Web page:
Horror following a group of medical students who come across the body of the world's most notorious vampire, Dracula (Stephen Billington). When a mysterious stranger appears and offers the ... See full summary »
Jason Scott Lee,
In the near future, Uffizi and Luke travel to the remote reaches of war torn Romania to rescue Elizabeth and finish the vampire once and for all. Along the way, they encounter TV news journalist and a corps of rebels trying to fight the vampire uprising which plagues their country.
Jason Scott Lee,
Sean is driving cross-country to deliver a vintage Mercedes and attend his sister's wedding when he picks up hitchhiker Nick, who just happens to be a vampire hunter, tracking down a group of youthful vampires who feed on unwary travelers. They run into Megan, who has been left for dead by the vampires. As they use her as a lure for the vampires, Sean becomes attracted to her. After Sean is infected with the vampire virus, he, Megan and Nick must race against time to kill the vampire leader Kit to stop Sean from becoming one of the undead.Written by
Greg Bulmash <email@example.com>
The Forsaken opened here (the UK) yesterday with very little fanfare or publicity. Not being a big vampire movie fan, I went to see the film more out of curiosity than anything else. I was pleasantly surprised. The picture, written and directed by J S Cardone, attempts to drag the vampire film kicking and screaming into the twenty-first century. Of course, this in itself is nothing new. Over the past few years we have endured a number of films that mix the standard bloodsucking fare with the more modern way of life, so much so the collective movies have spawned their own sub-genre. Cardone's film stands out, though. More subtle than 'From Dusk Till Dawn' and a hell of a lot more convincing than last year's 'Dracula 2000', The Forsaken unfolds with a po-faced seriousness often lacking in the modern horror film. So much so that Cardone's film emerges as a dirty, dark, grubby little feature which mercifully eschews ironic, post-modern banter and throw-away comedy lines in favor of a sustained and bleak atmosphere. The film has many strong points. Despite both leading men coming from successful teen-oriantated television shows (Kerr Smith from 'Dawson's Creek' and Brendan Fehr from 'Roswell'), The Forsaken never feels like a teen horror movie. It is rough and unpolished, dark and mean.The cast are solid. Smith makes for a sympathetic hero and Fehr convinces as a man with a mission. Schaech steals the picture, though, as the head honcho. Looking a lot older than I suspect he actually is, complete with a grey wisp in his hair, Schaech wanders through the film with an air of quiet menace that serves the picture well. His jagged, sculptured face tells a thousand stories and he restrains himself from overplaying. One interesting fact about the movie is that, as far as I am aware, there are no shots of glaring fangs in the movie, no sharp teeth. The only 'vampirism' I can recall seeing were Schaech's elongated finger nails. Fresh.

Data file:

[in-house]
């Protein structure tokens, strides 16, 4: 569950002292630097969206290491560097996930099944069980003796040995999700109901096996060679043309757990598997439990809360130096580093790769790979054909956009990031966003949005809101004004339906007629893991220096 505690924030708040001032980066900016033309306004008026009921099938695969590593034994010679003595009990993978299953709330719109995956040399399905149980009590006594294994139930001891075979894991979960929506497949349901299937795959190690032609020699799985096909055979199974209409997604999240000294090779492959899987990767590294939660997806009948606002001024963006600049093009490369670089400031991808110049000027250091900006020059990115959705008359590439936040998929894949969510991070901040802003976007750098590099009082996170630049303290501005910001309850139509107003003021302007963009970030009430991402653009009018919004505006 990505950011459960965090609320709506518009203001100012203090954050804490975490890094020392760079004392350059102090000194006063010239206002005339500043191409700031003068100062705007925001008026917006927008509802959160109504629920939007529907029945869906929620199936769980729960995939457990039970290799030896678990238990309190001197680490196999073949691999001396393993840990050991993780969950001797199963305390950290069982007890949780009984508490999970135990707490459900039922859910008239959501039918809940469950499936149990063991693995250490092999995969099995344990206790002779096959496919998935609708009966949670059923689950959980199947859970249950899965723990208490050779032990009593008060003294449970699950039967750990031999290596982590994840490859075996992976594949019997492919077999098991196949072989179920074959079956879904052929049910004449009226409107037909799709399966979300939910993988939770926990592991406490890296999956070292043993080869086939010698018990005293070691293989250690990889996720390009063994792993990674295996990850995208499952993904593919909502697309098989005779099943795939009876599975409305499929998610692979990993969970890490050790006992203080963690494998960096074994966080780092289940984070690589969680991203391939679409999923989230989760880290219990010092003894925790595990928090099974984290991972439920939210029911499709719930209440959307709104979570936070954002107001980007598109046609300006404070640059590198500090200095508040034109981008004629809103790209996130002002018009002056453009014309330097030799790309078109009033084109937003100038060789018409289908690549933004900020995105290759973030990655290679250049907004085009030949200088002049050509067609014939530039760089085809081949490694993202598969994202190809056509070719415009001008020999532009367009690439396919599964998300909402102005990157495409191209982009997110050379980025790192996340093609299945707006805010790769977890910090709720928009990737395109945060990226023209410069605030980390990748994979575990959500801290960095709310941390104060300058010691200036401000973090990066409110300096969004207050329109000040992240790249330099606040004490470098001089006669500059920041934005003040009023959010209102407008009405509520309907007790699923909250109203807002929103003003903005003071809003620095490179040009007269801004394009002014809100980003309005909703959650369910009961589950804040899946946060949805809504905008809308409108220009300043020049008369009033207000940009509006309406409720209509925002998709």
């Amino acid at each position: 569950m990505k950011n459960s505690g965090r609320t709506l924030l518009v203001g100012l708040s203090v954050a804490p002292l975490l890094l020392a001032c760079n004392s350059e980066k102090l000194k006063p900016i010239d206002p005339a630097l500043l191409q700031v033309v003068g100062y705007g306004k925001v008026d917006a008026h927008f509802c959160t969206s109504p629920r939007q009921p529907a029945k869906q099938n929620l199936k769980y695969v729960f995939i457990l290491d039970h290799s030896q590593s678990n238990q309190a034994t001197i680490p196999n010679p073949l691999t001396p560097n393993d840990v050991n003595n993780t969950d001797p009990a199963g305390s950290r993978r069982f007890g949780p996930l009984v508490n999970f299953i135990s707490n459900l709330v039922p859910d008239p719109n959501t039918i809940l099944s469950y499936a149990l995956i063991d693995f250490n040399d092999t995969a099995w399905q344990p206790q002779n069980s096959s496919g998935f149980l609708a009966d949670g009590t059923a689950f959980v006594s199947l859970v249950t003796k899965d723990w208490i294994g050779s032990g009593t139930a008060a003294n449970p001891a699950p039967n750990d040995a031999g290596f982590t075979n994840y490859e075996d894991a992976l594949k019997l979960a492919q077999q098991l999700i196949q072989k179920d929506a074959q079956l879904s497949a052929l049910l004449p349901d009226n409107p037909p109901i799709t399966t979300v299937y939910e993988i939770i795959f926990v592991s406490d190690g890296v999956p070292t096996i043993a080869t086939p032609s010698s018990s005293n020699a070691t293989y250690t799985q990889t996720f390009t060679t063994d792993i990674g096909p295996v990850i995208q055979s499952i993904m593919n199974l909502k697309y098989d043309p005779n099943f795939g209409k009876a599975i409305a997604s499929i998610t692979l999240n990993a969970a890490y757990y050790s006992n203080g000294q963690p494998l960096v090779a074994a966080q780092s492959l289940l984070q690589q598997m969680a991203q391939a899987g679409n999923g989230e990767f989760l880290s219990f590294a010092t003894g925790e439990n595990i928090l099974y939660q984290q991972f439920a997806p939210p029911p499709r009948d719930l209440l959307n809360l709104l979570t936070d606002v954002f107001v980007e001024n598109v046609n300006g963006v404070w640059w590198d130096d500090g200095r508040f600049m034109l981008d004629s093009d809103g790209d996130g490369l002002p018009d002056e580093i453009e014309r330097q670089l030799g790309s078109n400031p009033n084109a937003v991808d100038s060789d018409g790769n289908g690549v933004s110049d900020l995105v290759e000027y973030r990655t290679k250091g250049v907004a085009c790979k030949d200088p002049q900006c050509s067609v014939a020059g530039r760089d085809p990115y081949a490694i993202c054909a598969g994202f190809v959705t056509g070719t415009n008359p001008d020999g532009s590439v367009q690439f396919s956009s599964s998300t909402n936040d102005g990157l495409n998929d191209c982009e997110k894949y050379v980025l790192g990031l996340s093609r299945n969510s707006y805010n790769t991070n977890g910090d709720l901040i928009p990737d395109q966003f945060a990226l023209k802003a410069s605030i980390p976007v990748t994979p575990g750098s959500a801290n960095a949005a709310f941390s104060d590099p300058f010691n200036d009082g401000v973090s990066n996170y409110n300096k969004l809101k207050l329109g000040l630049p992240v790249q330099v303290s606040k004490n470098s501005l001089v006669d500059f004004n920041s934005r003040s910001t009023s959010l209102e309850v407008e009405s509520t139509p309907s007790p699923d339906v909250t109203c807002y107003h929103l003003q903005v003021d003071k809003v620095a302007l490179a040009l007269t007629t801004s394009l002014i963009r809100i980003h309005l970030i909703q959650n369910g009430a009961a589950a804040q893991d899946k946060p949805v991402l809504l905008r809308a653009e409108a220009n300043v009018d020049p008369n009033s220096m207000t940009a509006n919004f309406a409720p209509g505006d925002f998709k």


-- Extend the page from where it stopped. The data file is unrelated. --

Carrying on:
Of course the film is not perfect. It is littered with sudden outbursts of loud, obnoxious songs obviously placed to market the soundtrack album. Which is a shame, because the score, when heard, is really rather good. Schaech is under-used, and the gimmick editing employed to signify his murderous rampaging is confusing and redundant. The film will not be to everyone's taste. Too off-the-beaten-track for mainstream audiences and not enough splatter for the gore-hounds, the film is left stuck somewhere in between. The film also contains a number of misjudged scenes that border on being needlessly nasty and vile. The killing of a state trooper is particularly grim. But these are minor gripes.
The Forsaken is a good film that, I suspect, will be loved or loathed by anyone who takes the time to watch it. I loved it.
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